The effect of inaction in this area is the criminalisation and stigmatisation of children as a result of behaviour in early childhood. Carrying a criminal record for offences committed during childhood can restrict life chances by impacting upon a young person’s ability to undertake further or higher education, or to follow their chosen career path.

International context

Scotland’s minimum age of criminal responsibility is eight years old, the lowest in Europe and one of the lowest in the world. By comparison, the MACR is

  • 13 years old in Greece and Poland
  • 14 years old in Bulgaria, Spain, Italy, Germany and Austria
  • 15 years old in Denmark, Norway and Sweden
  • 16 years old in Portugal and Romania and
  • 18 years old in Brazil and Luxembourg, and in Belgium for all but the most serious offences[2].

Minimum age of prosecution

Although the Criminal Justice and Licensing (Scotland) Act 2012 set the minimum age of prosecution at 12 years old, children under the age of 12 are still regarded as having the legal capacity to commit an offence.

If a child agrees they have committed an offence under the Children’s Hearing System, this counts as a conviction under the Rehabilitation of Offenders Act 1974. It is therefore still possible for an individual to carry a criminal record for offences committed between the ages of eight and 12.

Views and evidence on MACR

The UN Committee on the Rights of the Child has stated that setting the MACR at age 12 should be an “absolute minimum” and that state parties should continue to increase it to a higher age level”[3].

A report by the All Parliamentary Group on Women in the Penal System, published in 2012, recommended that the MACR be raised to 14 years old.[4]

A 2010 report by the All Party Parliamentary Group on Children noted that the European experience suggested that a higher MACR tended to be associated with a greater focus on alternatives to prosecution for older teenagers.[5]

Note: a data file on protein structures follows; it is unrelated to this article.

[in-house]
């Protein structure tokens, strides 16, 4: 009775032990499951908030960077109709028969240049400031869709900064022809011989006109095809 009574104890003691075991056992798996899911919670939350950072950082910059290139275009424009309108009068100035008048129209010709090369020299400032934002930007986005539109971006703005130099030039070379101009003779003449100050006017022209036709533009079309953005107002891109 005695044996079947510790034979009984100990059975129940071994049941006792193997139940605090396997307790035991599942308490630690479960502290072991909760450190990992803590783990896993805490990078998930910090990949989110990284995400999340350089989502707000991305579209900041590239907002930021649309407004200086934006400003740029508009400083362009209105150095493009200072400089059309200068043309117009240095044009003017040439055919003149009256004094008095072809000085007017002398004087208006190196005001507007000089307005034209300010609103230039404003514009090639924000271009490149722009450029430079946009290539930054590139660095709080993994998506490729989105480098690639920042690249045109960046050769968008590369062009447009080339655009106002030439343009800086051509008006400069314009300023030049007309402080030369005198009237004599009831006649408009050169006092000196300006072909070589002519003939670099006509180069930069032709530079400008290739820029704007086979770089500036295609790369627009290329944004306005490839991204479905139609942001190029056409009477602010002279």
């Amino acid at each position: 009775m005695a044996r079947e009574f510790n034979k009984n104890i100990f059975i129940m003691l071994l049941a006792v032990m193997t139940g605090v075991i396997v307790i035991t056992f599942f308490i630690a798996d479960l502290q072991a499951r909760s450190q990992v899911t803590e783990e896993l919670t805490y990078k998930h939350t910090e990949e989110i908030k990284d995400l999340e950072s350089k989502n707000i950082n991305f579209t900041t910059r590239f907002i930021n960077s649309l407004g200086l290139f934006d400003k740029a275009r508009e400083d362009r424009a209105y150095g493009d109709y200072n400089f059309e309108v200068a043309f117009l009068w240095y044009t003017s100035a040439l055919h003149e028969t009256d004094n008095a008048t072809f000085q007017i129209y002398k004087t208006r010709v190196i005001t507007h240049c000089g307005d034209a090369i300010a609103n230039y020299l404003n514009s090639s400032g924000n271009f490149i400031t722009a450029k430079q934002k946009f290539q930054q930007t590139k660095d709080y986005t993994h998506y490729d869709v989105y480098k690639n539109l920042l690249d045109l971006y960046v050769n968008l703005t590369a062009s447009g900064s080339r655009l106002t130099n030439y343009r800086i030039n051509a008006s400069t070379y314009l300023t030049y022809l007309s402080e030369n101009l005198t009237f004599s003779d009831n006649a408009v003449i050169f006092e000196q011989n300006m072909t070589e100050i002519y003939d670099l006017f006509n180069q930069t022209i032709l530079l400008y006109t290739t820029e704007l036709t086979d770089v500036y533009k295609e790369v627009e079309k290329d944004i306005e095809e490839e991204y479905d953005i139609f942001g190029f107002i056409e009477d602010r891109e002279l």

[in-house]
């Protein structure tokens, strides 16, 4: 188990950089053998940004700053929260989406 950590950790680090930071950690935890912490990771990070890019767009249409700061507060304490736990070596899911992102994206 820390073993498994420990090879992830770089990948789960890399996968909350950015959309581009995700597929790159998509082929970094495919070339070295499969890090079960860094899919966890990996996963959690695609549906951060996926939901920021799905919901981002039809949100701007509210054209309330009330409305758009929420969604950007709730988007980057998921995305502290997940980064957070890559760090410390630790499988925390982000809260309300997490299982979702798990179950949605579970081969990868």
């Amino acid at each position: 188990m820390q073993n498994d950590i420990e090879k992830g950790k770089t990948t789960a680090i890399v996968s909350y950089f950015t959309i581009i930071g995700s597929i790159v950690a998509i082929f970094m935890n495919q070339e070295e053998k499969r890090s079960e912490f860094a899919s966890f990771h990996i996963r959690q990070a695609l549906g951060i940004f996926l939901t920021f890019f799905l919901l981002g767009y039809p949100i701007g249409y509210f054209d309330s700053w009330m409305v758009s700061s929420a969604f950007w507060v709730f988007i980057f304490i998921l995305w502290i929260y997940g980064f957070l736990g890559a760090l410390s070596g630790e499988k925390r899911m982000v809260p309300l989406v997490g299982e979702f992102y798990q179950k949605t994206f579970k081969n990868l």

In 2011, the Royal Society published a report that look at the legal implications of developments in neuroscience. It stated that neuroscience was

 “providing new insights into brain development, revealing that changes in important neural circuits underpinning behaviour continue until at least 20 years of age”[6]

Other comments

We also agree that there should be a strong presumption against police including non-conviction information on disclosures about conduct that occurred under the age of 12 and that such information should only be included if necessary for public protection and subject to independent ratification.


If we are serious about wanting to make Scotland ‘the best place in the world to grow up in’[7], then we must raise the MACR. We support bringing the MACR in line with the minimum age of prosecution as a first step. However, we would like there to be ongoing debate and discussion about raising both the MACR and minimum age of prosecution further.


[1] Prior, D, Farrow, K., Hughes, N, Kelly, G, Manders, G, White, S and Wilkinson, B (2011) Maturity, Young Adults and Criminal Justice: A Literature Review. University of Birmingham: Birmingham.

[4] All Party Parliamentary Group on Women in the Penal System, Keeping girls out of the penal system, March 2012, p.6


We have reviewed the manifestos of the five parties currently represented at Holyrood, comparing the various pledges and commitments against five key issues where Howard League Scotland would most like to see action in the next Parliamentary session:

  • Reducing the prison population
  • Reducing the use of remand